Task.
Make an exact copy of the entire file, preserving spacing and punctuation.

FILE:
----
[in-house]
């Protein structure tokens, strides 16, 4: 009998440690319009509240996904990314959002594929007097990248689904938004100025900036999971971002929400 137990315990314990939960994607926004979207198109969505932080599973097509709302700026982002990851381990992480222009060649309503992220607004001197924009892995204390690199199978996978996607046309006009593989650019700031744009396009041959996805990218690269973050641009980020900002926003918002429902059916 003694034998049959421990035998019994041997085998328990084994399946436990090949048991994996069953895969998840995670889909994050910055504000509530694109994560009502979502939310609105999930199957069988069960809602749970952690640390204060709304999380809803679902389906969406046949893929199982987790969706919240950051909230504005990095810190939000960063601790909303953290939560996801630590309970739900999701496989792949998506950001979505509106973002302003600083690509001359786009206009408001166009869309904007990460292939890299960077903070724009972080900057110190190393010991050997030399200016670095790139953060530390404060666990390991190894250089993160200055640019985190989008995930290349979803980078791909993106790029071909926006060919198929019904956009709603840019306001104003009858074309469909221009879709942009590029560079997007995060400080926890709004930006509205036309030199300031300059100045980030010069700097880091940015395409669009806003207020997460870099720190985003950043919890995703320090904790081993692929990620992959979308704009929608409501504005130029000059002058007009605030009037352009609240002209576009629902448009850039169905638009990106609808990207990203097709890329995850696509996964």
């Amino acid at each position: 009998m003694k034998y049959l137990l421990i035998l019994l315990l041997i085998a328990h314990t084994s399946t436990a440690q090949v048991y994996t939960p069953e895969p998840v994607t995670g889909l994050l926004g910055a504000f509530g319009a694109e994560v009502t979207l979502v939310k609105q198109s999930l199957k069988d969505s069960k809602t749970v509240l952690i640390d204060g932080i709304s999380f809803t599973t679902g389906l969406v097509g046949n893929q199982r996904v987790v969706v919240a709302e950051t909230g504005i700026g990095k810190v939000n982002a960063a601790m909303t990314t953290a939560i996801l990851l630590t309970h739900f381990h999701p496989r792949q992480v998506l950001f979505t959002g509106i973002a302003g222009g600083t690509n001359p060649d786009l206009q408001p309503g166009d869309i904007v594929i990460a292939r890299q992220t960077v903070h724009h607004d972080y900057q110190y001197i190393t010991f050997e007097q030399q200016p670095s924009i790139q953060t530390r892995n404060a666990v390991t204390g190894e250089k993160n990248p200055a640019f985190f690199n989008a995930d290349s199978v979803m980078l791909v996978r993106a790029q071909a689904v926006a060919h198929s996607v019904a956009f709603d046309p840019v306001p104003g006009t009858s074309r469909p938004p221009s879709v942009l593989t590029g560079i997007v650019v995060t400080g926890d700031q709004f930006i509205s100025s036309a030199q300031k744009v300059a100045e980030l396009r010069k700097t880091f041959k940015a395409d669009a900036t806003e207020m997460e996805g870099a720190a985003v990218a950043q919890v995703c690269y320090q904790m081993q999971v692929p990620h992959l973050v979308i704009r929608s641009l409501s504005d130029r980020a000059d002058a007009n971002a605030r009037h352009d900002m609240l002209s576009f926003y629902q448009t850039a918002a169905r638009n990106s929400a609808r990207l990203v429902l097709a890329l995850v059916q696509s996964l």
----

[in-house]
């Protein structure tokens, strides 16, 4: 009998440690319009509240996904990314959002594929007097990248689904938004100025900036999971971002929400 137990315990314990939960994607926004979207198109969505932080599973097509709302700026982002990851381990992480222009060649309503992220607004001197924009892995204390690199199978996978996607046309006009593989650019700031744009396009041959996805990218690269973050641009980020900002926003918002429902059916 003694034998049959421990035998019994041997085998328990084994399946436990090949048991994996069953895969998840995670889909994050910055504000509530694109994560009502979502939310609105999930199957069988069960809602749970952690640390204060709304999380809803679902389906969406046949893929199982987790969706919240950051909230504005990095810190939000960063601790909303953290939560996801630590309970739900999701496989792949998506950001979505509106973002302003600083690509001359786009206009408001166009869309904007990460292939890299960077903070724009972080900057110190190393010991050997030399200016670095790139953060530390404060666990390991190894250089993160200055640019985190989008995930290349979803980078791909993106790029071909926006060919198929019904956009709603840019306001104003009858074309469909221009879709942009590029560079997007995060400080926890709004930006509205036309030199300031300059100045980030010069700097880091940015395409669009806003207020997460870099720190985003950043919890995703320090904790081993692929990620992959979308704009929608409501504005130029000059002058007009605030009037352009609240002209576009629902448009850039169905638009990106609808990207990203097709890329995850696509996964």
């Amino acid at each position: 009998m003694k034998y049959l137990l421990i035998l019994l315990l041997i085998a328990h314990t084994s399946t436990a440690q090949v048991y994996t939960p069953e895969p998840v994607t995670g889909l994050l926004g910055a504000f509530g319009a694109e994560v009502t979207l979502v939310k609105q198109s999930l199957k069988d969505s069960k809602t749970v509240l952690i640390d204060g932080i709304s999380f809803t599973t679902g389906l969406v097509g046949n893929q199982r996904v987790v969706v919240a709302e950051t909230g504005i700026g990095k810190v939000n982002a960063a601790m909303t990314t953290a939560i996801l990851l630590t309970h739900f381990h999701p496989r792949q992480v998506l950001f979505t959002g509106i973002a302003g222009g600083t690509n001359p060649d786009l206009q408001p309503g166009d869309i904007v594929i990460a292939r890299q992220t960077v903070h724009h607004d972080y900057q110190y001197i190393t010991f050997e007097q030399q200016p670095s924009i790139q953060t530390r892995n404060a666990v390991t204390g190894e250089k993160n990248p200055a640019f985190f690199n989008a995930d290349s199978v979803m980078l791909v996978r993106a790029q071909a689904v926006a060919h198929s996607v019904a956009f709603d046309p840019v306001p104003g006009t009858s074309r469909p938004p221009s879709v942009l593989t590029g560079i997007v650019v995060t400080g926890d700031q709004f930006i509205s100025s036309a030199q300031k744009v300059a100045e980030l396009r010069k700097t880091f041959k940015a395409d669009a900036t806003e207020m997460e996805g870099a720190a985003v990218a950043q919890v995703c690269y320090q904790m081993q999971v692929p990620h992959l973050v979308i704009r929608s641009l409501s504005d130029r980020a000059d002058a007009n971002a605030r009037h352009d900002m609240l002209s576009f926003y629902q448009t850039a918002a169905r638009n990106s929400a609808r990207l990203v429902l097709a890329l995850v059916q696509s996964l």